Other researchers have begun examining how pain impacts a patient's psychological and physical conditions, Landro writes.
For example, researchers at the University of Washington Center for Pain Relief have developed an online pain assessment tool called the PainTracker, which asks patients a series of questions to determine how pain is affecting their lives. After evaluating data from more than 4,000 patients, the researchers found that a large number of patients were experiencing depression, anxiety, and post-traumatic stress disorder, and were severely disabled. The data also showed that many of the patients had a moderate- to high-risk of misusing opioids, Landro writes.
Mark Sullivan, a professor of psychiatry and behavioral sciences who is working on the project, said data from the PainTracker could help doctors evaluate how a patient is experiencing pain and guide them to more effective treatments. "Many patients with chronic pain get hunkered down into this chronic crisis mode where they are just thinking about surviving into the next day," Sullivan said.
3. Utilizing genetics for pain management
Other researchers are turning to genetics to better understand and treat pain.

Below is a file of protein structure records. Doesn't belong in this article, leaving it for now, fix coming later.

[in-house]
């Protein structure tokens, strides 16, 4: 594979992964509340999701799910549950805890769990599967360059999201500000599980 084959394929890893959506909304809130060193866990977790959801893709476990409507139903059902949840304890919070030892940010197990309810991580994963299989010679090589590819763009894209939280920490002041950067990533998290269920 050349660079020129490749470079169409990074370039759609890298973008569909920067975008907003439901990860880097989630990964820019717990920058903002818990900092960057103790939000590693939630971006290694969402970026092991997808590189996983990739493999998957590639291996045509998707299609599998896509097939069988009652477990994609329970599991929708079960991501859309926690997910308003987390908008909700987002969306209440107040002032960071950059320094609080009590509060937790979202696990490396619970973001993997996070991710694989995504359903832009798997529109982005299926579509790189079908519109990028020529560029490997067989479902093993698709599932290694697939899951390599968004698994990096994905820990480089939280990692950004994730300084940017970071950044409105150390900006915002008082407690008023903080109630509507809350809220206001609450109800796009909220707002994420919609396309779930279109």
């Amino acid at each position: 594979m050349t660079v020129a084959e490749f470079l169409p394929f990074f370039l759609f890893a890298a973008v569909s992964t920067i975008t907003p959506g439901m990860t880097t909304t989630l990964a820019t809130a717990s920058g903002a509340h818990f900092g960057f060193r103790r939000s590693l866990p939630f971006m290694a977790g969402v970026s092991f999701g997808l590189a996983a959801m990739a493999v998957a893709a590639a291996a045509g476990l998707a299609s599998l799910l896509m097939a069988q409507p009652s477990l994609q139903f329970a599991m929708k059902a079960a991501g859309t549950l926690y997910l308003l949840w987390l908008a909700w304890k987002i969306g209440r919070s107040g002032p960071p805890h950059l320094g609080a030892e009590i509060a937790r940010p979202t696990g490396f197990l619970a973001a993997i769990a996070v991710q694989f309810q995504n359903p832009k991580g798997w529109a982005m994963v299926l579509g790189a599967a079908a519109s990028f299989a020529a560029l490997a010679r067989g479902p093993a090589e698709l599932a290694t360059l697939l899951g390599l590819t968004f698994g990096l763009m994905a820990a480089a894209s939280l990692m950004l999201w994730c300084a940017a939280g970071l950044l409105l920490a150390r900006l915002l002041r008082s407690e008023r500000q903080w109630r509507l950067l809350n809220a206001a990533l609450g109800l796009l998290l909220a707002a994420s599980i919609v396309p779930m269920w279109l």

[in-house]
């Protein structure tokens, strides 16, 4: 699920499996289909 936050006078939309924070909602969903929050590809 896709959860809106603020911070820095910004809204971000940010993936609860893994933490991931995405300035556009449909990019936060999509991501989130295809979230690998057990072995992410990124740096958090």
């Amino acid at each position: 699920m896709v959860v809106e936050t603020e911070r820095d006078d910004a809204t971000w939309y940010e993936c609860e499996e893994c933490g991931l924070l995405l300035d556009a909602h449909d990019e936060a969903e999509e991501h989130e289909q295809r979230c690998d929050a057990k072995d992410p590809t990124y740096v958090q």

For example, University of North Carolina (UNC) researchers discovered patients with a certain risk variant in their blood had a more difficult time regulating the stress hormone cortisol after a motor vehicle trauma, and therefore were more likely to experience chronic pain than those without the risk variant.
According to Sarah Linnstaedt, an assistant professor of anesthesiology at UNC's Institute for Trauma Recovery, "The finding helps us understand why some people develop chronic pain after trauma and others do not, and also helped us identify a possible novel target for drug discovery."
Other researchers, like Daniela Salvemini at St. Louis University, are looking into how they can manipulate the body's pain pathways at the molecular level. According to Landro, Salvemini discovered that pain pathways are dependent on two specific molecules, and is now researching whether those molecules could serve as biomarkers for pain associated with a variety of health conditions.
4. Using neurostimulation to treat pain
Neuromodulation, which relies on some form of stimulation to interrupt pain signals, is another field seeing new advances, Landro writes.
For example, Boston Scientific has developed a new spinal-cord stimulator that is implanted into a patient and sends electrical pulses to the brain to treat pain. Maulik Nanavaty, president of the neuromodulation division at Boston Scientific, said the device will allow doctors to provide pain therapy that is most comfortable to individual patients.